Other copies — my notes for these copies often read “BIG and BOLD” — create a huge soundscape, with the music positively jumping out of the speakers. They’re not brighter, they’re not more aggressive, they’re not hyped-up in any way, they’re just bigger and clearer.
We often have to go back and downgrade the copies that we were initially impressed with in light of such a standout pressing. Who knew the recording could be that huge, spacious and three dimensional? We sure didn’t, not until we played the copy that had those qualities, and that copy might have been number 8 or 9 in the rotation.
Think about it: if you had only seven copies, you might not have ever gotten to hear a copy that sounded as open and clear as that eighth or ninth one. And how many even dedicated audiophiles would have more than one of two clean original (or otherwise) copies with which to do a shootout?
One further point needs to be made: most of the time these very special pressings just plain rock harder. When you hear a copy do what this copy can, it’s an entirely different – and dare I say unforgettable — listening experience.
5 Stars All Over the Place
Based on the reviews one would have to rank this album as one of the top Jazz/Rock Fusion Albums of All Time. Rolling Stone gives it Five Stars, Allmusic gives it Five Stars, and even Robert Christgau, the toughest grader of them all, gives the album an “A.”
In our experience, few recordings within this genre can begin to compete with the Dynamics and Energy of the best pressings of the album — if you have the system designed to play it. (Even if you don’t the album will still rock like crazy.)
Mint Minus Minus and maybe a bit better is about as quiet as any vintage pressing will play, and since only the right vintage pressings have any hope of sounding good on this album, that will most often be the playing condition of the copies we sell. (The copies that are even a bit noisier get listed on the site are seriously reduced prices or traded back in to the local record stores we shop at.)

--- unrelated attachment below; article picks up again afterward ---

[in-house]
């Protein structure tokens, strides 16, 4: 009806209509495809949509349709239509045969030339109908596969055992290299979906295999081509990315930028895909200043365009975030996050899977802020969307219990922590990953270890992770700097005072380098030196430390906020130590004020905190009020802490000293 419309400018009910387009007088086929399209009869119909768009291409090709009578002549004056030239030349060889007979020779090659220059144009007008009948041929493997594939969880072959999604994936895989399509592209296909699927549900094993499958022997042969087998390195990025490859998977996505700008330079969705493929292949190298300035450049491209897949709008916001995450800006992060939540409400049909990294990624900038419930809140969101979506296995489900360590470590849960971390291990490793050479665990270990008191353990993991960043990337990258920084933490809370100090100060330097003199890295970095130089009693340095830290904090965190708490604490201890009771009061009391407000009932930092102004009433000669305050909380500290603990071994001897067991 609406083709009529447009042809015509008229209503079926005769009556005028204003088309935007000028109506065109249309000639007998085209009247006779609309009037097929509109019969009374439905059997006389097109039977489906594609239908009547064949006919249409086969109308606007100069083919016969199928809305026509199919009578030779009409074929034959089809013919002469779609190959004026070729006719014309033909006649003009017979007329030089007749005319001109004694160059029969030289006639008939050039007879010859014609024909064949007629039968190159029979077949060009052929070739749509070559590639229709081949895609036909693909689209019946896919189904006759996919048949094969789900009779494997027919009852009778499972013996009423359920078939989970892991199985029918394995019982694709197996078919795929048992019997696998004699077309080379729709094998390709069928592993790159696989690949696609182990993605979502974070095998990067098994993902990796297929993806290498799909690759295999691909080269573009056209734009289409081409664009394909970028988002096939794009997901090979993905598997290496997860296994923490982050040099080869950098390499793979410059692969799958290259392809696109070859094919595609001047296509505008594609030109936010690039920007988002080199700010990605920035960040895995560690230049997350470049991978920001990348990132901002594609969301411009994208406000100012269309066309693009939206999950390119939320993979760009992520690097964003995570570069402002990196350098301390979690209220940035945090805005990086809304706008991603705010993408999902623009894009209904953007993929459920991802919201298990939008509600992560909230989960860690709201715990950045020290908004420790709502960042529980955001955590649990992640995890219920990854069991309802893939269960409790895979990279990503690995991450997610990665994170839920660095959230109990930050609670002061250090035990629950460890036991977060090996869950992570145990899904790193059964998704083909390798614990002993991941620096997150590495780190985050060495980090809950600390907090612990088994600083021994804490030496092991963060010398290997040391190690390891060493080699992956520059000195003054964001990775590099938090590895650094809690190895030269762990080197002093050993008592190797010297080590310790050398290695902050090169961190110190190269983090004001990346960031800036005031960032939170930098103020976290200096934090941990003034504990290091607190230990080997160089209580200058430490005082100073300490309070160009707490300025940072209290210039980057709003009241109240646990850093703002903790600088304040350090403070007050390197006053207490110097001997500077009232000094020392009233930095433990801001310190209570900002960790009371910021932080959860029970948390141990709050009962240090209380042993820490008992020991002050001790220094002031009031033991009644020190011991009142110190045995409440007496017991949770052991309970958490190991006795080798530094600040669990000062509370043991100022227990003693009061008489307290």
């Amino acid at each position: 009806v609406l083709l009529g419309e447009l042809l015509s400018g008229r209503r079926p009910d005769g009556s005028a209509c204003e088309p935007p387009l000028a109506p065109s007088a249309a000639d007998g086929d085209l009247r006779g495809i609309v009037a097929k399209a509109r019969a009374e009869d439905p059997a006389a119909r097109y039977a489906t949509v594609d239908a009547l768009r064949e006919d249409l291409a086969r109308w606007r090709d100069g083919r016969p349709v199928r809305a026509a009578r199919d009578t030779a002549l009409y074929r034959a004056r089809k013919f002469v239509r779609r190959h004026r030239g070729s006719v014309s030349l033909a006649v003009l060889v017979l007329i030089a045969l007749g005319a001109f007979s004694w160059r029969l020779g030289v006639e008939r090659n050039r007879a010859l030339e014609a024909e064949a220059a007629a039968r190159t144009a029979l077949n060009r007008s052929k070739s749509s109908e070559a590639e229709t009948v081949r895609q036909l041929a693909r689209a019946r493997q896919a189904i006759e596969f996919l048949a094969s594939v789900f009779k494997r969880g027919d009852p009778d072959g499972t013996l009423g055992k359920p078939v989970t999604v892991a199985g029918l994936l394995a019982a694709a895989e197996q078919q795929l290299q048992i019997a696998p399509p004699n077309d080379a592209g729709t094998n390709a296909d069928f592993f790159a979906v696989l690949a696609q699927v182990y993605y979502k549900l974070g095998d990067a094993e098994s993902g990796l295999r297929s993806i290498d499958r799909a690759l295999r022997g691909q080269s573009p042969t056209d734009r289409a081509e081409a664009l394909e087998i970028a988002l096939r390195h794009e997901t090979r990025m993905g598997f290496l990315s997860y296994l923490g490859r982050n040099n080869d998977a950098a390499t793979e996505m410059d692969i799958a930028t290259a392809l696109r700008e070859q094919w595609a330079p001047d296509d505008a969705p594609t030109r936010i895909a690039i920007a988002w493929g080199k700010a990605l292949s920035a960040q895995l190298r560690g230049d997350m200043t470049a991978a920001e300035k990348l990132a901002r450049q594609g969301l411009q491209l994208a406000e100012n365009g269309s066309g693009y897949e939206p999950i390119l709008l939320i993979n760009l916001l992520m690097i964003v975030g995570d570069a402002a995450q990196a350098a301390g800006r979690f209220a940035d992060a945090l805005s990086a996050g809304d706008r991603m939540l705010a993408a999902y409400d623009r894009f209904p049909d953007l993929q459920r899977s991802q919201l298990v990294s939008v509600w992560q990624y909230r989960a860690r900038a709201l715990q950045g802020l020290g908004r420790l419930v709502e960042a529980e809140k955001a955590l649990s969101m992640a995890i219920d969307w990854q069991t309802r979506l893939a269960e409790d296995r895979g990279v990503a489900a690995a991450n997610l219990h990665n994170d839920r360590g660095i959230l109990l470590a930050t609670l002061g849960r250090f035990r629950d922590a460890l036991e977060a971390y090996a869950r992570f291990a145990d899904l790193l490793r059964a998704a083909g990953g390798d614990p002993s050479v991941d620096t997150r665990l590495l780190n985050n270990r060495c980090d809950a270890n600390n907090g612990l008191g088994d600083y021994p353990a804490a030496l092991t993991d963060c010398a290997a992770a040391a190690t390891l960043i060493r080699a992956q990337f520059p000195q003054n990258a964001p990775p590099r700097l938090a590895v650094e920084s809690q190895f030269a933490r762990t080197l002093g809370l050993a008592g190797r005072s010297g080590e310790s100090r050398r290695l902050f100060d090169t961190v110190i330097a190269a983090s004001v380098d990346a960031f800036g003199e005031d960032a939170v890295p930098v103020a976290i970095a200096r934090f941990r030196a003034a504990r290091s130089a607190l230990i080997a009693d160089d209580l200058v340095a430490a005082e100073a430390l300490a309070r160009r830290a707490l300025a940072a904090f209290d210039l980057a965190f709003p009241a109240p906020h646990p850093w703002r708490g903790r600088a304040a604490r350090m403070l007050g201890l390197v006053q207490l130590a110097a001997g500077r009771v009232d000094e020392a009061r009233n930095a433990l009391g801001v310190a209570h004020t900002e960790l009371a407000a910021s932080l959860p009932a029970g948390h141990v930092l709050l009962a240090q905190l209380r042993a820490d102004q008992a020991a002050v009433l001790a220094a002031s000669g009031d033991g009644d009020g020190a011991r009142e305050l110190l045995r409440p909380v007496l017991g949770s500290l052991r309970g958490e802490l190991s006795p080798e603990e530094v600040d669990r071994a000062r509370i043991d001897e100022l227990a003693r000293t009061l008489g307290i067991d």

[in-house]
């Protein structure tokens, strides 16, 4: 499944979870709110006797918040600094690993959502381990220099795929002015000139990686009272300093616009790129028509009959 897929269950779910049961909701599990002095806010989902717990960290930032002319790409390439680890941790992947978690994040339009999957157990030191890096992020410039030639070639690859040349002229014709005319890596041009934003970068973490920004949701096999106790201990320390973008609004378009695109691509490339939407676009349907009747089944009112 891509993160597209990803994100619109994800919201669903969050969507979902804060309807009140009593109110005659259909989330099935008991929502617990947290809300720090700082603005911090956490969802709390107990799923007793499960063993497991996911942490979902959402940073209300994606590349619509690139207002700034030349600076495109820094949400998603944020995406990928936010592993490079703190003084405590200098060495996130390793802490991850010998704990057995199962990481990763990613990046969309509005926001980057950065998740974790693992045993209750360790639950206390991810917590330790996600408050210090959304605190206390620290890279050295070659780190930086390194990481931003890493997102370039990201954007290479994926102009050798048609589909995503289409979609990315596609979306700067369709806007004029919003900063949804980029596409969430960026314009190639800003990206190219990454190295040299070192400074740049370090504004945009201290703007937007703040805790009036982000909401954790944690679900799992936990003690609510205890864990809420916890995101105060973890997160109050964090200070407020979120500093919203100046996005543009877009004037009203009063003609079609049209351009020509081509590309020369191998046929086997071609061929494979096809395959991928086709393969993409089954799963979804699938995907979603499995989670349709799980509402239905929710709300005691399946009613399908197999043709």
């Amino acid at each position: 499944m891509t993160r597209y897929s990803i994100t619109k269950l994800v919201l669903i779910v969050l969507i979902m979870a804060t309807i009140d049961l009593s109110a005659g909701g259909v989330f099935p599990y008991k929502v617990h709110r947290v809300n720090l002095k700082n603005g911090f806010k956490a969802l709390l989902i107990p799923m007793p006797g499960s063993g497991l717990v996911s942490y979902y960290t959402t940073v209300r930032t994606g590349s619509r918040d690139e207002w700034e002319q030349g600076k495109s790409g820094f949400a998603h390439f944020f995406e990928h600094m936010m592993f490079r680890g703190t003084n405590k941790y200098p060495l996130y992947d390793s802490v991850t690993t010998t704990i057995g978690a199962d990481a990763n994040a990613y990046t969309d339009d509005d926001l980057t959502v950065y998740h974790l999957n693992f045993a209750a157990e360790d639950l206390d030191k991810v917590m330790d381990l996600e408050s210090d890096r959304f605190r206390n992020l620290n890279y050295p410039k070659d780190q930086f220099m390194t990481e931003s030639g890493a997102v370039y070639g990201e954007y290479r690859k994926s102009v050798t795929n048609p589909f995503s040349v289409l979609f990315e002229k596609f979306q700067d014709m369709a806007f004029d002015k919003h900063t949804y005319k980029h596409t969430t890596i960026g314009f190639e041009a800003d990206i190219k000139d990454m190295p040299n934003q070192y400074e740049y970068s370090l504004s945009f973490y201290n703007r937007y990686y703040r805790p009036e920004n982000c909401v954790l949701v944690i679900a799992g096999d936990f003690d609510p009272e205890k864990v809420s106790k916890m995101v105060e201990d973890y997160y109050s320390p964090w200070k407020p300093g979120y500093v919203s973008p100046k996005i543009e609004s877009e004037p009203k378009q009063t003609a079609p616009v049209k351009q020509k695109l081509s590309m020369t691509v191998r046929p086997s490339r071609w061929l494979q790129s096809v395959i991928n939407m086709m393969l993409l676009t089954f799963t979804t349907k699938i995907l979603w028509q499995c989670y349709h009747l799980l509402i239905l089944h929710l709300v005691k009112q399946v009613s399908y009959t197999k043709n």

Those of you looking for quiet vinyl will have to settle for the sound of other pressings and Heavy Vinyl reissues, purchased elsewhere of course as we have no interest in selling records that don't have the vintage analog magic of these wonderful recordings.
If you want to make the trade-off between bad sound and quiet surfaces with whatever Heavy Vinyl pressing might be available, well, that's certainly your prerogative, but we can't imagine losing what's good about this music -- the size, the energy, the presence, the clarity, the weight -- just to hear it with less background noise.
- Meeting of the Spirits
- The Noonward Race
- A Lotus on Irish Streams
- Vital Transformation
- The Dance of Maya
- You Know You Know
AMG 5 Star Review
This is the album that made John McLaughlin a semi-household name, a furious, high-energy, yet rigorously conceived meeting of virtuosos that, for all intents and purposes, defined the fusion of jazz and rock a year after Miles Davis’ Bitches Brew breakthrough. It also inadvertently led to the derogatory connotation of the word fusion, for it paved the way for an army of imitators, many of whose excesses and commercial panderings devalued the entire movement. Though much was made of the influence of jazz-influenced improvisation in the Mahavishnu band, it is the rock element that predominates, stemming directly from the electronic innovations of Jimi Hendrix.
The improvisations, particularly McLaughlin’s post-Hendrix machine-gun assaults on double-necked electric guitar and Jerry Goodman’s flights on electric violin, owe more to the freakouts that had been circulating in progressive rock circles than to jazz, based as they often are on ostinatos on one chord. These still sound genuinely thrilling today on CD, as McLaughlin and Goodman battle Jan Hammer’s keyboards, Rick Laird’s bass, and especially Billy Cobham’s hard-charging drums, whose jazz-trained technique pushed the envelope for all rock drummers.